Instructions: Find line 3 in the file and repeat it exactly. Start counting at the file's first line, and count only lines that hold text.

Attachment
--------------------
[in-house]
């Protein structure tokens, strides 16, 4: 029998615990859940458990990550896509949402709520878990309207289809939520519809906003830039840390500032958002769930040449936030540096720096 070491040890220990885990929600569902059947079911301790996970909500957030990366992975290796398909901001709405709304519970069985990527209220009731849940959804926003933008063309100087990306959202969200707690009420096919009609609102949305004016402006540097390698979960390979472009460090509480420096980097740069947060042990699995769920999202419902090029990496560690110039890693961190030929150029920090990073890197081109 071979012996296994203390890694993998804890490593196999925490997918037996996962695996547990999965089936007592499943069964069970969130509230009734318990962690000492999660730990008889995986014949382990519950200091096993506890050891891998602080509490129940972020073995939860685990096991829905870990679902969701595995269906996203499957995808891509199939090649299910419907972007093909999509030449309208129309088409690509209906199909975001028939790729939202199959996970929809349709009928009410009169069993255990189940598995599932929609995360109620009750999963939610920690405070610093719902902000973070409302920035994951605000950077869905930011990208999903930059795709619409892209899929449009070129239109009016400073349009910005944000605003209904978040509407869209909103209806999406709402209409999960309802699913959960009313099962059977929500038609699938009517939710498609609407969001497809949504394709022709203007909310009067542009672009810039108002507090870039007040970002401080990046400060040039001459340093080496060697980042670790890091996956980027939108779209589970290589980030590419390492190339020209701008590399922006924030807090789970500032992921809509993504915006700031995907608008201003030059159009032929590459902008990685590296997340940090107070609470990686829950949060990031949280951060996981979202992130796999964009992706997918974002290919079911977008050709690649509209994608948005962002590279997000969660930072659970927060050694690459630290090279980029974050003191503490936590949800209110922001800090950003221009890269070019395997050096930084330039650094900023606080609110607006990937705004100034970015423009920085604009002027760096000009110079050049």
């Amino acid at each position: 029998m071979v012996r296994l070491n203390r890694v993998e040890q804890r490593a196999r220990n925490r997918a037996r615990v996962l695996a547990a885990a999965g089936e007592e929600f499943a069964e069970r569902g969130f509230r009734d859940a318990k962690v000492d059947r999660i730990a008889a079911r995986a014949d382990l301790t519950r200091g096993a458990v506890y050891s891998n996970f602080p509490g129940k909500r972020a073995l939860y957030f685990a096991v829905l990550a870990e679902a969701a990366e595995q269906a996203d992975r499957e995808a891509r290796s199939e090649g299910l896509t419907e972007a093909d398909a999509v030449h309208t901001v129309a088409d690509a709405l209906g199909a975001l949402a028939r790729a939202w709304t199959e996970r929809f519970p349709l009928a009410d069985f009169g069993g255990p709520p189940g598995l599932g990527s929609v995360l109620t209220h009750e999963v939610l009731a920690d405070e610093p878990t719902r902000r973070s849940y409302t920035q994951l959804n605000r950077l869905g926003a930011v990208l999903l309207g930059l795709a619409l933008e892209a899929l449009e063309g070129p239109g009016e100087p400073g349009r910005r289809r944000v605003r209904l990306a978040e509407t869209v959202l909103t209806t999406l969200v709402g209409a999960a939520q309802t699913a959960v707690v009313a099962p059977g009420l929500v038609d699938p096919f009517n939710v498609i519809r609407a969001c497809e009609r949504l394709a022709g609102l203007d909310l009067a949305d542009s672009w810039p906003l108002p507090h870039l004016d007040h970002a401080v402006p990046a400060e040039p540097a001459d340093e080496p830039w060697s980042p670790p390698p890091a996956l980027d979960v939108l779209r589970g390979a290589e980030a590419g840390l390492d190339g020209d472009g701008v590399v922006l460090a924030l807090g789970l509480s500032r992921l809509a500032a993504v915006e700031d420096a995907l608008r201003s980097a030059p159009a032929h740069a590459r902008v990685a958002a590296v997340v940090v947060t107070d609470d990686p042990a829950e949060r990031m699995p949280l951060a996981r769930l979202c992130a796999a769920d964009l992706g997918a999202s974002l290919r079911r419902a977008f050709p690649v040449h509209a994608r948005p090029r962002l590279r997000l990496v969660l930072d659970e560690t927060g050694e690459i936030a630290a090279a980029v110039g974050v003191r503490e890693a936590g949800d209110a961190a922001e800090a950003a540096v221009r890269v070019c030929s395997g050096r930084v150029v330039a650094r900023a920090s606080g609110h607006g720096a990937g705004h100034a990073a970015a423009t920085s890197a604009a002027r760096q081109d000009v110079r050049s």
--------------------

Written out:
């Amino acid at each position: 029998m071979v012996r296994l070491n203390r890694v993998e040890q804890r490593a196999r220990n925490r997918a037996r615990v996962l695996a547990a885990a999965g089936e007592e929600f499943a069964e069970r569902g969130f509230r009734d859940a318990k962690v000492d059947r999660i730990a008889a079911r995986a014949d382990l301790t519950r200091g096993a458990v506890y050891s891998n996970f602080p509490g129940k909500r972020a073995l939860y957030f685990a096991v829905l990550a870990e679902a969701a990366e595995q269906a996203d992975r499957e995808a891509r290796s199939e090649g299910l896509t419907e972007a093909d398909a999509v030449h309208t901001v129309a088409d690509a709405l209906g199909a975001l949402a028939r790729a939202w709304t199959e996970r929809f519970p349709l009928a009410d069985f009169g069993g255990p709520p189940g598995l599932g990527s929609v995360l109620t209220h009750e999963v939610l009731a920690d405070e610093p878990t719902r902000r973070s849940y409302t920035q994951l959804n605000r950077l869905g926003a930011v990208l999903l309207g930059l795709a619409l933008e892209a899929l449009e063309g070129p239109g009016e100087p400073g349009r910005r289809r944000v605003r209904l990306a978040e509407t869209v959202l909103t209806t999406l969200v709402g209409a999960a939520q309802t699913a959960v707690v009313a099962p059977g009420l929500v038609d699938p096919f009517n939710v498609i519809r609407a969001c497809e009609r949504l394709a022709g609102l203007d909310l009067a949305d542009s672009w810039p906003l108002p507090h870039l004016d007040h970002a401080v402006p990046a400060e040039p540097a001459d340093e080496p830039w060697s980042p670790p390698p890091a996956l980027d979960v939108l779209r589970g390979a290589e980030a590419g840390l390492d190339g020209d472009g701008v590399v922006l460090a924030l807090g789970l509480s500032r992921l809509a500032a993504v915006e700031d420096a995907l608008r201003s980097a030059p159009a032929h740069a590459r902008v990685a958002a590296v997340v940090v947060t107070d609470d990686p042990a829950e949060r990031m699995p949280l951060a996981r769930l979202c992130a796999a769920d964009l992706g997918a999202s974002l290919r079911r419902a977008f050709p690649v040449h509209a994608r948005p090029r962002l590279r997000l990496v969660l930072d659970e560690t927060g050694e690459i936030a630290a090279a980029v110039g974050v003191r503490e890693a936590g949800d209110a961190a922001e800090a950003a540096v221009r890269v070019c030929s395997g050096r930084v150029v330039a650094r900023a920090s606080g609110h607006g720096a990937g705004h100034a990073a970015a423009t920085s890197a604009a002027r760096q081109d000009v110079r050049s």